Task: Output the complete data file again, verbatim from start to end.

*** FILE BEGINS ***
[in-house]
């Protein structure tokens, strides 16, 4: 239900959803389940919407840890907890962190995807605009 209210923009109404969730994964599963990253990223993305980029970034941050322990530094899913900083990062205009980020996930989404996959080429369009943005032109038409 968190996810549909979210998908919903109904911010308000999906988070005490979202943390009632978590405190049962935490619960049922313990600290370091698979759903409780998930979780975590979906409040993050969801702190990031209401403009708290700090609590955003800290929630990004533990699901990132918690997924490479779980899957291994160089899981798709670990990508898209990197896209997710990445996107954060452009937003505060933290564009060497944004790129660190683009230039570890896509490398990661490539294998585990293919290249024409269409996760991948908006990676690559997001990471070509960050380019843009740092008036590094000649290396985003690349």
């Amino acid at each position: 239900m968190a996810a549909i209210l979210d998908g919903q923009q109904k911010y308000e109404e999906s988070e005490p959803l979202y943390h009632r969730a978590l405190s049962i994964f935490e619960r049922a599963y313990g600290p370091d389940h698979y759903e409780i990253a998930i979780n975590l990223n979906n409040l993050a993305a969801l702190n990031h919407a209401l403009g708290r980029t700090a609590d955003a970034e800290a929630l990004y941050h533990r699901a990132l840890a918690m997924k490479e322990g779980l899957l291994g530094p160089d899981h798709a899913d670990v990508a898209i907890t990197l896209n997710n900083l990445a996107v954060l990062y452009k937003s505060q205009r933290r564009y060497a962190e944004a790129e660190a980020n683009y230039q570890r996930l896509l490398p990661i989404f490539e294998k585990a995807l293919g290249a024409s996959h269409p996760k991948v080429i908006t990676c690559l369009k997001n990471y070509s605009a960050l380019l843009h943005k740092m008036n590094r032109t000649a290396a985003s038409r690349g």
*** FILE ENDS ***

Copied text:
[in-house]
């Protein structure tokens, strides 16, 4: 239900959803389940919407840890907890962190995807605009 209210923009109404969730994964599963990253990223993305980029970034941050322990530094899913900083990062205009980020996930989404996959080429369009943005032109038409 968190996810549909979210998908919903109904911010308000999906988070005490979202943390009632978590405190049962935490619960049922313990600290370091698979759903409780998930979780975590979906409040993050969801702190990031209401403009708290700090609590955003800290929630990004533990699901990132918690997924490479779980899957291994160089899981798709670990990508898209990197896209997710990445996107954060452009937003505060933290564009060497944004790129660190683009230039570890896509490398990661490539294998585990293919290249024409269409996760991948908006990676690559997001990471070509960050380019843009740092008036590094000649290396985003690349």
């Amino acid at each position: 239900m968190a996810a549909i209210l979210d998908g919903q923009q109904k911010y308000e109404e999906s988070e005490p959803l979202y943390h009632r969730a978590l405190s049962i994964f935490e619960r049922a599963y313990g600290p370091d389940h698979y759903e409780i990253a998930i979780n975590l990223n979906n409040l993050a993305a969801l702190n990031h919407a209401l403009g708290r980029t700090a609590d955003a970034e800290a929630l990004y941050h533990r699901a990132l840890a918690m997924k490479e322990g779980l899957l291994g530094p160089d899981h798709a899913d670990v990508a898209i907890t990197l896209n997710n900083l990445a996107v954060l990062y452009k937003s505060q205009r933290r564009y060497a962190e944004a790129e660190a980020n683009y230039q570890r996930l896509l490398p990661i989404f490539e294998k585990a995807l293919g290249a024409s996959h269409p996760k991948v080429i908006t990676c690559l369009k997001n990471y070509s605009a960050l380019l843009h943005k740092m008036n590094r032109t000649a290396a985003s038409r690349g």